"Given the lack of supply, we are advising healthcare providers to prioritize second doses," a department spokesperson said in an email. "As such, appointments for first vaccine doses are limited, and people who are eligible may not be able to get appointments right away."

Across the bay, Alameda County officials are expecting a similar deficit, but say that shouldn't impact residents who already have appointments.

"Like other counties in the Bay Area and across the state, we expect a significant reduction in our allocations of Johnson & Johnson for this upcoming week," said Neetu Balram, a spokesperson for the Alameda Department of Public Health. "Thanks to careful planning, we do not expect to cancel appointments and will carefully monitor our supply and information from the state to make future decisions."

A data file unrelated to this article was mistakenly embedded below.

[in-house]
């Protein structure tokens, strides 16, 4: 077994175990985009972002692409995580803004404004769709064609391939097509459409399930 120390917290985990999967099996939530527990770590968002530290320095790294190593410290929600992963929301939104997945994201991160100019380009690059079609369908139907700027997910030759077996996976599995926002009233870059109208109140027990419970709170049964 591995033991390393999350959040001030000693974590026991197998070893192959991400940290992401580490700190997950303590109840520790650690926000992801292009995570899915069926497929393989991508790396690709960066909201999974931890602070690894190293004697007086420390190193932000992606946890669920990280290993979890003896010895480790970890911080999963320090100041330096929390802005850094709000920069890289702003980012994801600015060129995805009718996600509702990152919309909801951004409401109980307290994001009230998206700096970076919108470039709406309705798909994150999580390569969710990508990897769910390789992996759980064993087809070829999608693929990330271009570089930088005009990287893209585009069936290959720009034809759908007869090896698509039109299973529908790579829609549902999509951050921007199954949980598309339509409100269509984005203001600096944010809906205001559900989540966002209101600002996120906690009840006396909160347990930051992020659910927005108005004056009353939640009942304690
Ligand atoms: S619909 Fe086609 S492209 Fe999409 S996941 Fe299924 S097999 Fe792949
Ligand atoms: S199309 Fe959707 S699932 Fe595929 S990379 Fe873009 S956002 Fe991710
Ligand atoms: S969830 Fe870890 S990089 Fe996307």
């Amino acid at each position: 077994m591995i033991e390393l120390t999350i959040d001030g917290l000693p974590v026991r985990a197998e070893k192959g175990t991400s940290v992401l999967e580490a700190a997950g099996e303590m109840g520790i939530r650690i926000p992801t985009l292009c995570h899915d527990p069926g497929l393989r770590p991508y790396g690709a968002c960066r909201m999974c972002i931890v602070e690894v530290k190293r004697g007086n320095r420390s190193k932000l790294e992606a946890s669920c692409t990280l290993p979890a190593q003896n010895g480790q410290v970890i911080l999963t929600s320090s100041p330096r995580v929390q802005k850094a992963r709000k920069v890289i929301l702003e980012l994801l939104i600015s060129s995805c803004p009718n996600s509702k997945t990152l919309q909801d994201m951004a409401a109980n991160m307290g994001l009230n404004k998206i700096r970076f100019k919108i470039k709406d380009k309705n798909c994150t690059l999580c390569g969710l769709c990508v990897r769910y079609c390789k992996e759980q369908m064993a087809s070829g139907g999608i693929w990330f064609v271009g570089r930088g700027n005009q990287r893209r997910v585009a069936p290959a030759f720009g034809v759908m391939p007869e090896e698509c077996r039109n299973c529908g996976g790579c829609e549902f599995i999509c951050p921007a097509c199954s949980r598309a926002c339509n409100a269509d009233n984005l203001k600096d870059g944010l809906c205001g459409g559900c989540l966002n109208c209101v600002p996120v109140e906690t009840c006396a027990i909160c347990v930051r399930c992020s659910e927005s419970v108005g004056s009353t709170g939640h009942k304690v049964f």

Statewide, more than 22 million doses of the vaccine have been administered, and close to 45% of the adult population has received a least one shot.

Matthew Green

Bill Would Require Public Disclosure of Individual Workplaces With COVID Outbreaks

The California State Assembly’s Labor and Employment Committee voted Thursday to forward a bill that would require the California Department of Public Health to post workplace COVID-19 outbreaks on its website.

Five members of the committee, all Democrats, voted yes on Assembly Bill 654, with two Republican assemblymembers voting no.

The bill expands on earlier legislation that mandated that the state post information online about outbreaks by industry, without naming employers. The new bill would go further, requiring state health officials to allow the public to track COVID-19 outbreaks by individual workplace.

The earlier bill, AB 685, went into effect Jan. 1, with the required data posted several months later.